THE TRUTH ABOUT REVIVING DEAD BATTERIES
When your deep-cycle battery nears end-of-life, it’s normal to want to squeeze as much out of it as possible before spending money on a new one. Numerous online videos show a variety of ways to revive a dead or dying battery using various substances and hacks. The truth is, there are many factors that contribute to poor battery performance and failure, and it is important to diagnose the symptoms of poor battery performance before determining a cure. It is also important to understand that many of the supposed “cures” can damage the battery, while others can be dangerous and do nothing to improve battery performance.
Fred Wehmeyer, Senior VP of Engineering at U.S. Battery, has more than 50 years of experience in rechargeable battery design and development. He says that many of these hacks claim to show some type of improvement, but the gains shown may simply be artificial. One of the more common ones is adding Epsom salt to the battery cells. According to Wehmeyer, adding Epsom salt (magnesium sulfate) to a lead-acid battery will ‘artificially’ increase the specific gravity reading (SG), but because it does not increase the sulfuric acid concentration, it does nothing to improve battery performance.
“This is because the sulfates in the Epsom salt are tied up as magnesium sulfate and are not available for discharge to lead sulfate as the sulfates in sulfuric acid are,” said Wehmeyer. “If you filled a new lead battery with a magnesium sulfate solution instead of sulfuric acid electrolyte, it would have no capacity at all.” Simply put, adding Epsom salt will not recover the battery capacity but does “artificially” increase the SG.
According to Wehmeyer, the result would be similar if you remove the dilute electrolyte from a discharged and/or sulfated battery and refill it with the electrolyte for a fully charged battery (usually 1.270). The specific gravity will be higher, but the battery plates are still discharged and/or sulfated. Doing this will probably kill a potentially recoverable battery (see below).
Baking Soda and Aspirin
Other popular hacks include adding baking soda to recover a dead battery. Baking soda mixed with water is often used to clean the tops of batteries and battery terminals because it neutralizes the sulfuric acid and acidic corrosion products. Wehmeyer says that pouring baking soda into the battery cells will neutralize the sulfuric acid in the electrolyte to sodium sulfate that cannot discharge to lead sulfate in the normal discharge reaction. This will also permanently reduce the capacity of the battery, which was most likely already low.
Adding aspirin to the battery is another hack that is often seen in videos claiming to revive dead batteries. Wehmeyer says aspirin is acetylsalicylic acid, which eventually breaks down into acetic acid. Acetic acid attacks the positive lead dioxide plates in the battery and permanently damages them, leading to short battery life. This may show a small, temporary increase in capacity but will quickly kill the battery.
If your battery is sulfated, which results in low power and difficulty in recharging to full capacity, it can sometimes be recovered using proper pulse charging techniques. Wehmeyer warns, however, that there are an infinite variety of pulse charging techniques used by a wide variety of equipment sold for this purpose. These techniques include DC (direct current) pulses using various voltages and currents, as well as AC (alternating current) pulses with a wide range of AC frequencies. “The problem is that if not done properly, it can do more damage than good,” says Wehmeyer. “Having said that, I have tested some very complex and very expensive pulse chargers that appeared to recover sulfated batteries more quickly than traditional methods. Most pulse chargers use an external power source (wall AC) to power the device. Some, however, use the battery’s voltage to power the charge pulses. This can kill the battery if left connected for long periods of time without a separate charger.”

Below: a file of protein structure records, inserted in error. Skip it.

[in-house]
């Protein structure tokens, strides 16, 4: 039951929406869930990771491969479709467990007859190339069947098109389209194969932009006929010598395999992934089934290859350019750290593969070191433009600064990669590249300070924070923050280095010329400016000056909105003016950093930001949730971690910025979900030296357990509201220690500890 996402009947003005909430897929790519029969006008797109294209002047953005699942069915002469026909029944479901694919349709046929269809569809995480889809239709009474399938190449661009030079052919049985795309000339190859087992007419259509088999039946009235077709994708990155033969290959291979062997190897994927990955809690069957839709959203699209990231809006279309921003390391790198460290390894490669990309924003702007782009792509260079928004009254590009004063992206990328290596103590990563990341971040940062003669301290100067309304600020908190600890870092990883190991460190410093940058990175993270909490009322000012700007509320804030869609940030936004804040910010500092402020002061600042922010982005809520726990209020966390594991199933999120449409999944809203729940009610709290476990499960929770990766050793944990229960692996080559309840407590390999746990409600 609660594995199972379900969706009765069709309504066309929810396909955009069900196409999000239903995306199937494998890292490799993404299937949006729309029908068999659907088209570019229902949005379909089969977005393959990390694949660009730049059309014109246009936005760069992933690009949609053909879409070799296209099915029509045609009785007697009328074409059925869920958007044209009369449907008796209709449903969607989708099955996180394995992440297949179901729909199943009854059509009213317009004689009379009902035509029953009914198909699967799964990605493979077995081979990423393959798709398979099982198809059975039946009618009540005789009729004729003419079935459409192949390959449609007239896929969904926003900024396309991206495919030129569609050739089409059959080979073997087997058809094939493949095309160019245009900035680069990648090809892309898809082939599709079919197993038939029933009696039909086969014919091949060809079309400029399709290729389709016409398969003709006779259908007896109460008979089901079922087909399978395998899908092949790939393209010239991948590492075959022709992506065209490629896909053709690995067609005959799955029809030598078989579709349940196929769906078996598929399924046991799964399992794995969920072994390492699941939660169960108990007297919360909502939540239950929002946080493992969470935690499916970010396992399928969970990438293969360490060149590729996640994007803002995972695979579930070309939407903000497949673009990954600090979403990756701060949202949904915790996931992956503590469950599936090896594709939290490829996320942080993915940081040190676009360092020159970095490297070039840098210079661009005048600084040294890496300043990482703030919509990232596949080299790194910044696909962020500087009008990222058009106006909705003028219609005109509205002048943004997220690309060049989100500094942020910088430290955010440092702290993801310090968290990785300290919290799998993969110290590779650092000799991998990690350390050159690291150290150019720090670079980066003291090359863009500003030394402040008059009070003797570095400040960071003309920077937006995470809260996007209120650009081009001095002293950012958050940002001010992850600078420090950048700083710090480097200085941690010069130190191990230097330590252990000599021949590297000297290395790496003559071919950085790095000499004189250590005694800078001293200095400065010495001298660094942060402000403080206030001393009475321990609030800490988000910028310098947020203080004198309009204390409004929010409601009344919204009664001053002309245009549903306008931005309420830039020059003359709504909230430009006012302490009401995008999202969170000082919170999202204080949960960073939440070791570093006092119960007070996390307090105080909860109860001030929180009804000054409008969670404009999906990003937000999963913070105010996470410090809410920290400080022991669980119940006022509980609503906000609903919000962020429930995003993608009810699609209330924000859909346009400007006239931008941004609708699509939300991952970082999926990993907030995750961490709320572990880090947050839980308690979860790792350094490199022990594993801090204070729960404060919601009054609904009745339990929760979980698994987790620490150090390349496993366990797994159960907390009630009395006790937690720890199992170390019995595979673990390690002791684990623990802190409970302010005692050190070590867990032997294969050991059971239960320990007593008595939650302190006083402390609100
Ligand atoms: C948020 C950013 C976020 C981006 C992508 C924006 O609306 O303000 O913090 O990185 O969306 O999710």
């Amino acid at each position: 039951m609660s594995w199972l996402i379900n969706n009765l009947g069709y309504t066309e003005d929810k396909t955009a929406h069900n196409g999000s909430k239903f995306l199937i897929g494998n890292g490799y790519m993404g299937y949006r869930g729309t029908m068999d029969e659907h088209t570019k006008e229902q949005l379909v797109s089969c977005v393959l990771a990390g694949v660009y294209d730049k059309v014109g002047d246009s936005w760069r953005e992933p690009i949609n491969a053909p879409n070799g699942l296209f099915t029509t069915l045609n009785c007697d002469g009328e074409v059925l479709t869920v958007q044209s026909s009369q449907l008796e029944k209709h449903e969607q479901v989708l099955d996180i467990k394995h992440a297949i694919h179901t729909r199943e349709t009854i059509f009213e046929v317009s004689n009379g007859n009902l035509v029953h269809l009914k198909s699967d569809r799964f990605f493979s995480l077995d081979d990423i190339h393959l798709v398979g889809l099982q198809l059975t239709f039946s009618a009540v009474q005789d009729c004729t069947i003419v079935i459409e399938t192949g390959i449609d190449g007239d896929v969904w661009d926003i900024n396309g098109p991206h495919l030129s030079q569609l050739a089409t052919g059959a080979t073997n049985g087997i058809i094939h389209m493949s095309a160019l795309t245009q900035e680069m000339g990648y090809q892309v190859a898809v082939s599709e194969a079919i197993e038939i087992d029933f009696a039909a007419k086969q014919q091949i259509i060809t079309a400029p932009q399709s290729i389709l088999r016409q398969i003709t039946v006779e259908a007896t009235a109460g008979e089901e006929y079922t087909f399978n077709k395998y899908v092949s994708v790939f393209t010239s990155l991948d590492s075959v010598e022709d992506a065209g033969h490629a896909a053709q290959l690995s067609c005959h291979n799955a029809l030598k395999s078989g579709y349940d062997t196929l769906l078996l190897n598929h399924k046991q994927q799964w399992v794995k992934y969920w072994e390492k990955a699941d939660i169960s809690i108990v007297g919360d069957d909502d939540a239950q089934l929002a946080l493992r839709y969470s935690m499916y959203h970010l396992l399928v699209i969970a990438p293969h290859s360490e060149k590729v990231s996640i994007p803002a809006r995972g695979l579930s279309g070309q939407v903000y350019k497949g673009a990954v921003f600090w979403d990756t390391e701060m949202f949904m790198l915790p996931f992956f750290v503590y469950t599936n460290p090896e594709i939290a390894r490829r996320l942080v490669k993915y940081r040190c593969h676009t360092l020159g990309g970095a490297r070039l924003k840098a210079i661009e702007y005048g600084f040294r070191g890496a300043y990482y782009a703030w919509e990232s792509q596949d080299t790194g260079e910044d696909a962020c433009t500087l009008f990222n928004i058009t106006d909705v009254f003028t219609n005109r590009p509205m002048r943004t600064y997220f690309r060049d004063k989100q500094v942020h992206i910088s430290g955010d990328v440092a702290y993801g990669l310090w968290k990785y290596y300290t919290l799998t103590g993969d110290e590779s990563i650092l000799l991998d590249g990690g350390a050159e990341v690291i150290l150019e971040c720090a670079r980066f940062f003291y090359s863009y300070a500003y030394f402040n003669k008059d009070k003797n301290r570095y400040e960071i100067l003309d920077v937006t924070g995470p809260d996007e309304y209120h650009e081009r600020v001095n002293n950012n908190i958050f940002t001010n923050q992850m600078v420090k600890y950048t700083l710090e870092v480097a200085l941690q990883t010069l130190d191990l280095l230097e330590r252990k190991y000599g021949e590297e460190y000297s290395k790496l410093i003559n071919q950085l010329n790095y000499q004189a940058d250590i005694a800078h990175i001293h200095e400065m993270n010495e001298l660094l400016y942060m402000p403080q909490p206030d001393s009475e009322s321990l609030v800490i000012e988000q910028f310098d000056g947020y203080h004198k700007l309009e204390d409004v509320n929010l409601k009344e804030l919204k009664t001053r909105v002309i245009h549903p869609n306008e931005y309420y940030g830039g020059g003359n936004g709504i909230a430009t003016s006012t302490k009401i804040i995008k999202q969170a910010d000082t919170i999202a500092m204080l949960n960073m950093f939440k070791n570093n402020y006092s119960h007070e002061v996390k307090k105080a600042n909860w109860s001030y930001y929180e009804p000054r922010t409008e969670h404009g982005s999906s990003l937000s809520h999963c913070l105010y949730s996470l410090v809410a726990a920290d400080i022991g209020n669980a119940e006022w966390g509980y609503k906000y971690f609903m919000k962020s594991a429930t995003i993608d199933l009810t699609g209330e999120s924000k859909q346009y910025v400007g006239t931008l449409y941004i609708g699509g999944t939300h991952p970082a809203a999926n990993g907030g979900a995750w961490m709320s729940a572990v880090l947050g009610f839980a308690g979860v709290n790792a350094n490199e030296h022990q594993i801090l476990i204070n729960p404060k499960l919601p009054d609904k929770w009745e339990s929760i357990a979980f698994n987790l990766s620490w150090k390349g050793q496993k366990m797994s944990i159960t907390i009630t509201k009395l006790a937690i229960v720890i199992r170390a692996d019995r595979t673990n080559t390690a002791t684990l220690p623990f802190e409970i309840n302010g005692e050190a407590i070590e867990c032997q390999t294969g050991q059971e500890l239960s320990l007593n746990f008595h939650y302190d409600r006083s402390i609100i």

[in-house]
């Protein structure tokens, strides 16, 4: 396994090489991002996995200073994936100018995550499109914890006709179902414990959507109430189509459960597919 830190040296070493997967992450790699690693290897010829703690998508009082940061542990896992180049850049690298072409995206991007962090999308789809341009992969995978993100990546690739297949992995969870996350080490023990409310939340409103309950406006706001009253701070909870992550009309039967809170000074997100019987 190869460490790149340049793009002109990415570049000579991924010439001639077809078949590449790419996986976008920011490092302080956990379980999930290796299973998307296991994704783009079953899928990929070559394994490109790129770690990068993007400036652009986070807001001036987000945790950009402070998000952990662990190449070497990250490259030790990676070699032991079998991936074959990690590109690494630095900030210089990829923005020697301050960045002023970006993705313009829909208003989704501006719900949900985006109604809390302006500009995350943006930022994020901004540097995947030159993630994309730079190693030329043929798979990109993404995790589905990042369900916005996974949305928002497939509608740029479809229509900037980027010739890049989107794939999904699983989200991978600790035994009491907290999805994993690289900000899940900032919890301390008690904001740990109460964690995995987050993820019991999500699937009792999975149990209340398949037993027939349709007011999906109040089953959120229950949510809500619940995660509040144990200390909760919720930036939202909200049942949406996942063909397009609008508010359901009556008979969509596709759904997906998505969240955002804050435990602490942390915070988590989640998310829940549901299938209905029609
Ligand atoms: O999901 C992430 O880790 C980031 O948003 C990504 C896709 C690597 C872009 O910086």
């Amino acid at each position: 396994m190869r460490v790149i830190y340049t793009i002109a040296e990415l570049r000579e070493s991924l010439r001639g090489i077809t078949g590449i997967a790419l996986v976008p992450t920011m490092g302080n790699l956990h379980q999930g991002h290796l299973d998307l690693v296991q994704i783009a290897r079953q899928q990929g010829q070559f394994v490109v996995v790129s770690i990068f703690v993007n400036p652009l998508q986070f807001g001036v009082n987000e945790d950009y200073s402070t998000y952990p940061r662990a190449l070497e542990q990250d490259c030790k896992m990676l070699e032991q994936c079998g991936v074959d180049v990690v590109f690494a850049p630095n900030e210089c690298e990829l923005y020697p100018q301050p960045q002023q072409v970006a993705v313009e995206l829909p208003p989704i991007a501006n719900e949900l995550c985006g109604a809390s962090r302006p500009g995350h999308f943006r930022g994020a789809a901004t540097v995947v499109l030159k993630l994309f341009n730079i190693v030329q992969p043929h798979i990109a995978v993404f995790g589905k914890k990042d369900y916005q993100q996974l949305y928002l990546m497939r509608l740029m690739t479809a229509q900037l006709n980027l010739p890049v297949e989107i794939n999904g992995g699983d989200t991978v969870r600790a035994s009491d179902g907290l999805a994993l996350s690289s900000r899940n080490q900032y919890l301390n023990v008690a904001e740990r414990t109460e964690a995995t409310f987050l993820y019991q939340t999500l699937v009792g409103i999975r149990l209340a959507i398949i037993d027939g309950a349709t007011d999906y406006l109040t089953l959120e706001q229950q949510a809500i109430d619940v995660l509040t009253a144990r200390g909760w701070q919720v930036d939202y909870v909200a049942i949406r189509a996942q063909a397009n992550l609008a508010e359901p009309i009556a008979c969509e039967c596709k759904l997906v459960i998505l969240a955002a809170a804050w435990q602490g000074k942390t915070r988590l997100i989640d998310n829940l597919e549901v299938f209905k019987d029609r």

Ultimately the best recommendation for potentially recovering a sulfated battery is to save your money and try using a long, slow charge. If you have a battery charger that has a reconditioning or equalizing charge mode on it, that may be your best bet. “Use the equalization charge mode regularly, about once a month, on deep-cycle lead-acid batteries to extend the life of the battery,” says Wehmeyer. “Regular equalization charges prevent sulfation and stratification by balancing the individual cells and properly mixing the electrolyte. In addition, a long slow charge could help recover already sulfated batteries to make them last a little longer. If your charger does not have an equalization charge mode, simply wait until the charger completes a normal charge and then restart it by unplugging AC power and reconnecting. The charger should continue charging for an additional 1 – 3 hours. If the battery is dead from poor maintenance, worn-out from too many deep cycles, overcharging, or excessive deep discharging; it probably can’t be recovered.”
Following manufacturer-recommended care and maintenance procedures will get you the longest life and best performance from any battery. For more information on how to care for your lead-acid batteries, check out the U.S. Battery User Manual.
What is the longest life known for a L16HC XC2 battery? Could they possibly last 6 years if you maintain them properly?
Thanks for your time
The longest-running L16HC pack I have come across was starting to fail after 10 years. The user’s system was properly setup for a daily average depth of discharge of 20% and he meticulously cared for his batteries. Six years is much easier to achieve. Our engineers can see a pack of USL16HC XC2s lasting at least 6 years if maintained properly and the average depth of discharge is kept below 30%.
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